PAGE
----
Since I'm writing about value wines, my recommendations are limited to those that cost P3000 and below. There are many good wines locally available above that range and I will get to them in a subsequent post.
Please note that these are wines I have personally (and repeatedly) tasted. There are surely other value wines out there that I haven't tasted yet; just as there are many within the subject price range that I have tasted and not found to my personal liking. But that's just me. Again, your mileage may vary.
As stated in Part I, the asterisk indicates that prices may have changed since my last purchase.
nb: I've included the proper pronunciation of certain French names. No, I don't speak French, the most I can do is order food and wine at restaurants there and buy tobacco products for my nasty habit. I learned the pronunciations from books, travels and French friends. I decided to seriously learn the proper pronunciation when I was in Eguisheim, Alsace last year and told Marc Beyer of Domaine Léon Beyer that I was proceeding to Vosne Romanée (a town in the Côte de Nuits, Burgundy), pronouncing it how it was spelled. Marc looked confused and it took him a second or two to figure out I was going to "vohn roh-ma-nay". Whatever.
2001 Tenute Marchesi Antinori Chianti Classico Riserva &
2001 Badia a Passignano Chianti Classico Riserva (Tuscany) - These two are most probably the best deals one can get for good, solid, approachable Chianti Classico Riserva in the entire Philippines. 2001 was an excellent year for Tuscany and the maker is one of the most successful and famous in the area. Both are earthy, robust, complex; the former 90% sangiovese/10% cabernet sauvignon, the latter 100% sangiovese. Good to go, but gain in complexity with 45 minutes to an hour's decanting. The 2001 Badia a Passignano won convincingly in my regular drinking group's 2nd Blind Non-Bordeaux Competition. Available at Bacchus, Makati at P1700 and P2400 respectively*.
2003 Château St-Jacques (Bordeaux Supérieur) - Produced by Château Siran, from their Bordeaux Supérieur vineyards located adjacent to the grounds of the 17th century family manor, just across the road from their Margaux appellation vineyards. 2003 was a ripe vintage for Bordeaux and (together with 2000 and 2005) was one of the most celebrated vintages of the 21st century. It has been opined that 2003s drink earlier than 2000s and, definitely, 2005s. At its very reasonable price, and after 45 minutes to an hour's decanting, one can easily enjoy this big, ripe red Bordeaux with roast meat dishes at anytime. For whatever it's worth, the 2000 vintage of this wine completely sold out not long after it was tasted by the members of the International Wine & Food Society.
At its retail price, you can seriously back up the truck on this. Available at Premium Wine Exchange for P800.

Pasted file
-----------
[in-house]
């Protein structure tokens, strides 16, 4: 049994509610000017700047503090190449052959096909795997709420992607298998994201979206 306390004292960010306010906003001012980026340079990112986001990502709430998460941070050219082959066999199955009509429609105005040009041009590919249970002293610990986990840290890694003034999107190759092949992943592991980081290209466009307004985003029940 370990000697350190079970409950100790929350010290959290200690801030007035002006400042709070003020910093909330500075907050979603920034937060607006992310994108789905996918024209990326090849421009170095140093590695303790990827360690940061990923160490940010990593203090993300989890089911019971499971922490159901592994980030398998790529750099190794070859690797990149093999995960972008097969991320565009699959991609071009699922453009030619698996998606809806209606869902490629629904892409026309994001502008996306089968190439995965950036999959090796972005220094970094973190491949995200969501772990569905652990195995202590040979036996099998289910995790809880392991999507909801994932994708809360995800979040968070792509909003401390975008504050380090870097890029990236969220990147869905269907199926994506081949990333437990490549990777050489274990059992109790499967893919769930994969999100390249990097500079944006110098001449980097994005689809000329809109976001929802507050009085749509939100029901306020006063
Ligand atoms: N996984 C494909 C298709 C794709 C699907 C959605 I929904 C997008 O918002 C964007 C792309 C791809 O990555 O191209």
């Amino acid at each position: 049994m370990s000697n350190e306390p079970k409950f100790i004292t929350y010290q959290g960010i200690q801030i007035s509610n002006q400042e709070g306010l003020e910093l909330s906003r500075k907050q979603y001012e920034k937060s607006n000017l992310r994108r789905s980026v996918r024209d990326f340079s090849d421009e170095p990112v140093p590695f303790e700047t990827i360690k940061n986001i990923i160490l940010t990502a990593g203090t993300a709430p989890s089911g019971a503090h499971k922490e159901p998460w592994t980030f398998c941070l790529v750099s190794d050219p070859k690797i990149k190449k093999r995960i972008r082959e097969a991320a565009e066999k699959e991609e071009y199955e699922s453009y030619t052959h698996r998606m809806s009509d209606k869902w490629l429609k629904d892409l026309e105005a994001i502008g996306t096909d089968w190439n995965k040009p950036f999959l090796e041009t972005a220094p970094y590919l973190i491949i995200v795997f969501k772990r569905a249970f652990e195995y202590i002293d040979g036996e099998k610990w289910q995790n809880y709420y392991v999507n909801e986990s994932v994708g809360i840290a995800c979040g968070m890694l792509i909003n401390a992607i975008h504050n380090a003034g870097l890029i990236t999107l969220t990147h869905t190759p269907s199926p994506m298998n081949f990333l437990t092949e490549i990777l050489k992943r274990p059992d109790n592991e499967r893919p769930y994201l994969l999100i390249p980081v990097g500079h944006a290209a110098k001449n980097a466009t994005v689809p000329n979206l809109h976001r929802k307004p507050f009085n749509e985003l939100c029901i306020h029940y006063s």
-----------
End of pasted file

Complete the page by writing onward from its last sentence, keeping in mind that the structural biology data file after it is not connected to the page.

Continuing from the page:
2004 Domaine La Roubine Gigondas (Gigondas, Southern Rhône) - Nicely rounded mid-palate, somewhat lush, warm, earthy molten fruit and a touch of roasted herbs and meaty notes. A bit modern, but very accessible and immediately pleasing as a result. A good and affordable introduction to Gigondas (pronounced: zhee gon-dass). Available at Sommelier Selection for P1520*.
2001 E. Guigal Gigondas (Gigondas, Southern Rhône) - More rustic and, to me, typical of Gigondas. Very earthy, ruggedly masculine and challenging, this is probably more for those already a bit familiar with Gigondas. I, however, think it would be a great idea to try this side-by-side the above-mentioned Domaine La Roubine to see the contrasts in style and similarities from the terroir. Decant for an hour and enjoy with the thick, juicy steaks of Mamou (that's what I enjoy, anyway). Available at Bacchus Makati for P1800.
2005 Domaine Lapalu Brouilly La Croix des Rameaux (Beaujolais, Burgundy) - From Brouilly (broo-yee), the largest of the Beaujolais crus (boh-zhuh-lay). Typical of Beaujolais, this is made from gamay grapes. While I have never been a fan of Beaujolais in general, this was most likely because of my very limited exposure to the wines, certainly to the very good ones. Until Jérome Philippon made me try this over a wine lunch, I had never bought any myself. That changed after said lunch. Very friendly, approachable, fruity and easy to like, fresh, rounded, smooth, virtually no bitterness or astringency, I think this is a wine even non-wine drinkers would appreciate. Available at Sommelier Selection for P1830*.
1997 L. Jadot Morey St-Denis (MSD, Côte de Nuits, Burgundy) - Very decent negociant village Morey St-Denis (pronounced: maw-rey san duh-nee). I favor wines from Morey St-Denis (as typical of reds in Burgundy's famed Côte d'Or, 100% pinot noir) and am not aware of any other local shop that carries wine from there. 1997 was a ripe year for Burgundy, but a perceived lack of sufficient balancing acidity put into question its ability to age for very long. The quick solution? Elementary - drink it now. Natives of Burgundy are not fond of decanting, and I see no good reason to decant this barely medium-bodied, somewhat linear, tartish red cherry/raspberry/strawberry, old violet touched wine. Any aeration it may need may be done in one's glass. If you want an introductory taste of the Côte de Nuits reds from a local source, this is a good enough wine to start with. Available at Bacchus Makati for P2600*.
More to come....